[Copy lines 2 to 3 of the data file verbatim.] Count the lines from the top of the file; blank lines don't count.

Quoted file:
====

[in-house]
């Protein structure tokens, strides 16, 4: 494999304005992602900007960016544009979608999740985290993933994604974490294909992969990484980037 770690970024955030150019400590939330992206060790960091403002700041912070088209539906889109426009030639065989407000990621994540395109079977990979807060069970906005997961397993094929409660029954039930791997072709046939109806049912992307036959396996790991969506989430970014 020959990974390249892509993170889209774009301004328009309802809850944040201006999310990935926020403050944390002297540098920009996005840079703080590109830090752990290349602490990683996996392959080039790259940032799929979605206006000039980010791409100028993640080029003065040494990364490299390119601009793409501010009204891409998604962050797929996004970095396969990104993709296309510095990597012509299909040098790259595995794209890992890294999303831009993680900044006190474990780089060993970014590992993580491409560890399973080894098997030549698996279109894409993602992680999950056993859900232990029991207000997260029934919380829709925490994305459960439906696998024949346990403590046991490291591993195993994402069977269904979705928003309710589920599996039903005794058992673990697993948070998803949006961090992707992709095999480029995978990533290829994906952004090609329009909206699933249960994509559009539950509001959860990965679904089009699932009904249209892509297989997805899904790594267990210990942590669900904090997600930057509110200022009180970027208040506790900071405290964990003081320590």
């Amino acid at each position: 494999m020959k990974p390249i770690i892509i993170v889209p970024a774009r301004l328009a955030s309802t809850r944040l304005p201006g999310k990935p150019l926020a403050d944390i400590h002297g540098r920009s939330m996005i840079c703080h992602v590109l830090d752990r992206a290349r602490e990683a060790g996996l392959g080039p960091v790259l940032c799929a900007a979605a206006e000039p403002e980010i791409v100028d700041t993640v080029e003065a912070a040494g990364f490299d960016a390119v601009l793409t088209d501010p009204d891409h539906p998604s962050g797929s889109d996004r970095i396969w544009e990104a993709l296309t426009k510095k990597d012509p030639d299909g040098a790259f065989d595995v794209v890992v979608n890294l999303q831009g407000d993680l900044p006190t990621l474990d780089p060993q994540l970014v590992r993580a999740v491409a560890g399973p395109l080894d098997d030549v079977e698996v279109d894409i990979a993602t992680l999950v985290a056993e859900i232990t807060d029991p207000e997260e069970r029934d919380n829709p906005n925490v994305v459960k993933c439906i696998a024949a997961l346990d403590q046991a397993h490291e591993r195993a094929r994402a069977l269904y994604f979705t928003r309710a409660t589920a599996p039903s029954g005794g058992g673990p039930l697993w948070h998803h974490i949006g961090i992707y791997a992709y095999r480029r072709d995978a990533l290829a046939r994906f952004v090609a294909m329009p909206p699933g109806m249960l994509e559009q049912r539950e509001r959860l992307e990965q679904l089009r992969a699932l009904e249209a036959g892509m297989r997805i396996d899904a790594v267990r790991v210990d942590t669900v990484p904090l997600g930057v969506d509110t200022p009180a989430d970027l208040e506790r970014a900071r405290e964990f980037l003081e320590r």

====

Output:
């Protein structure tokens, strides 16, 4: 494999304005992602900007960016544009979608999740985290993933994604974490294909992969990484980037 770690970024955030150019400590939330992206060790960091403002700041912070088209539906889109426009030639065989407000990621994540395109079977990979807060069970906005997961397993094929409660029954039930791997072709046939109806049912992307036959396996790991969506989430970014 020959990974390249892509993170889209774009301004328009309802809850944040201006999310990935926020403050944390002297540098920009996005840079703080590109830090752990290349602490990683996996392959080039790259940032799929979605206006000039980010791409100028993640080029003065040494990364490299390119601009793409501010009204891409998604962050797929996004970095396969990104993709296309510095990597012509299909040098790259595995794209890992890294999303831009993680900044006190474990780089060993970014590992993580491409560890399973080894098997030549698996279109894409993602992680999950056993859900232990029991207000997260029934919380829709925490994305459960439906696998024949346990403590046991490291591993195993994402069977269904979705928003309710589920599996039903005794058992673990697993948070998803949006961090992707992709095999480029995978990533290829994906952004090609329009909206699933249960994509559009539950509001959860990965679904089009699932009904249209892509297989997805899904790594267990210990942590669900904090997600930057509110200022009180970027208040506790900071405290964990003081320590």
């Amino acid at each position: 494999m020959k990974p390249i770690i892509i993170v889209p970024a774009r301004l328009a955030s309802t809850r944040l304005p201006g999310k990935p150019l926020a403050d944390i400590h002297g540098r920009s939330m996005i840079c703080h992602v590109l830090d752990r992206a290349r602490e990683a060790g996996l392959g080039p960091v790259l940032c799929a900007a979605a206006e000039p403002e980010i791409v100028d700041t993640v080029e003065a912070a040494g990364f490299d960016a390119v601009l793409t088209d501010p009204d891409h539906p998604s962050g797929s889109d996004r970095i396969w544009e990104a993709l296309t426009k510095k990597d012509p030639d299909g040098a790259f065989d595995v794209v890992v979608n890294l999303q831009g407000d993680l900044p006190t990621l474990d780089p060993q994540l970014v590992r993580a999740v491409a560890g399973p395109l080894d098997d030549v079977e698996v279109d894409i990979a993602t992680l999950v985290a056993e859900i232990t807060d029991p207000e997260e069970r029934d919380n829709p906005n925490v994305v459960k993933c439906i696998a024949a997961l346990d403590q046991a397993h490291e591993r195993a094929r994402a069977l269904y994604f979705t928003r309710a409660t589920a599996p039903s029954g005794g058992g673990p039930l697993w948070h998803h974490i949006g961090i992707y791997a992709y095999r480029r072709d995978a990533l290829a046939r994906f952004v090609a294909m329009p909206p699933g109806m249960l994509e559009q049912r539950e509001r959860l992307e990965q679904l089009r992969a699932l009904e249209a036959g892509m297989r997805i396996d899904a790594v267990r790991v210990d942590t669900v990484p904090l997600g930057v969506d509110t200022p009180a989430d970027l208040e506790r970014a900071r405290e964990f980037l003081e320590r």